The USDA released its monthly Cold Storage report on May 22, stating April 30, 2015 U.S. pork stockpiles at 699.6 million pounds. That marked a 19.8 percent annual increase, thereby seeming to confirm bearish ideas about excessive summer supplies. However, this latest figure actually fell about 1.4 million pounds below the all-time record posted in April 2013.

Moreover, forthcoming slaughter totals seem likely to only moderately exceed those seen two years ago, when June-August quotes for the CME index averaged 100.73 cents/pound. Thus, we continue arguing that recently depressed prices also reflect considerable demand weakness. We still think resurgent consumer buying will power a larger late spring-early summer rally than is generally anticipated.

Soaring ham stocks played a big role in boosting total pork inventories last month. The April result leapt 35.6 million pounds, to 135.6 million in late April, thereby smashing the April record set in 2013. However, it’s much too early to expect a glut of hams during the year-end holiday season, especially with the turkey industry in a state of flux in the wake of the huge Minnesota avian influenza outbreak.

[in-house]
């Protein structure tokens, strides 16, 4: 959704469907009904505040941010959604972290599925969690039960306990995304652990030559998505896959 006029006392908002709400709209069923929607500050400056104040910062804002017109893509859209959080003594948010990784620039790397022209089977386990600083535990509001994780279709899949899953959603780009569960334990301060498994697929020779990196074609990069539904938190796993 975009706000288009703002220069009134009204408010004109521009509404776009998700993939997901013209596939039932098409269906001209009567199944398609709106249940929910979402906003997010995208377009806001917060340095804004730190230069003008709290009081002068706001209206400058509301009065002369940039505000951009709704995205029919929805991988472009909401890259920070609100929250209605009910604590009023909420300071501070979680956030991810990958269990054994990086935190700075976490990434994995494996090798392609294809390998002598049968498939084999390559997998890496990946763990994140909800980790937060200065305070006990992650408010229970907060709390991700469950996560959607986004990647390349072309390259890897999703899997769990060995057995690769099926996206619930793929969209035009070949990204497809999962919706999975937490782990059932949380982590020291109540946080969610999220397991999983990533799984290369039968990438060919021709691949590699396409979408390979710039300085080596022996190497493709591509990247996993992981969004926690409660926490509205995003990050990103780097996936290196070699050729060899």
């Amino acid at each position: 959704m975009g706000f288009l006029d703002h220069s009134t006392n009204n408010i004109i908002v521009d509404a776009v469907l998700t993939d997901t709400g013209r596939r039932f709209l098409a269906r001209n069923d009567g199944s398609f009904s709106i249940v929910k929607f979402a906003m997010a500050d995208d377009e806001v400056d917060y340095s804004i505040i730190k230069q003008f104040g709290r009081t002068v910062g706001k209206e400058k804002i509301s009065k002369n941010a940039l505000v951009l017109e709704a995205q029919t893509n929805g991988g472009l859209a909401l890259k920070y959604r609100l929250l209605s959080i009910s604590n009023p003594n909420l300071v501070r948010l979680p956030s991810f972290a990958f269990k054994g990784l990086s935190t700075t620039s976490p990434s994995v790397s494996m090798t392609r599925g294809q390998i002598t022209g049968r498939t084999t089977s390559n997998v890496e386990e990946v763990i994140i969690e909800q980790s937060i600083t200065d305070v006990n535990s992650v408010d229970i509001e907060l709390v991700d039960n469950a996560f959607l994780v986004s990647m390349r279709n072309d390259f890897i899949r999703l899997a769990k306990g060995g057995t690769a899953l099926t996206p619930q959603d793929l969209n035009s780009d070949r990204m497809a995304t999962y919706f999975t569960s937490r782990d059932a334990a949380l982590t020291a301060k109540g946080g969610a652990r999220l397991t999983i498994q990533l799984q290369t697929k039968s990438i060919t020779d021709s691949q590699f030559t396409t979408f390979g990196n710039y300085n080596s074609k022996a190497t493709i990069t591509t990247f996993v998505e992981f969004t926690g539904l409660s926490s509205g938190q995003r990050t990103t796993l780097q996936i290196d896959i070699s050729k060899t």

Ham stocks peaked around 220 million pounds in October 2012 and 2013, so a “normal” stock build through mid-2015 might fall short of those highs.

While the Cold Storage report stated April 30 whole turkey stocks at 216.5 million pounds (up 23.5 million pounds annually), the reduced output from the top turkey-producing state may create a comparative shortage of holiday dinner entrees, especially if wild birds migrating south for the winter trigger another bird flu outbreak.

The Pork Academy offers several sessions on Wednesday, June 3, including a 10:15 a.m. session on keeping a secure pork supply, presented by Pam Zaabel of Iowa State University; and a 2:30 p.m. seminar by Dermot Hayes on “U.S. Pork Exports – Situation and Outlook.”  

Editor’s Note: Dan Vaught is a livestock economist for Doane Advisory Services, St. Louis, Mo. Doane distributes a number of timely, relevant newsletters to farmers that contain expert commentaries and market advice. For more information, call 314.569.2700 or go to: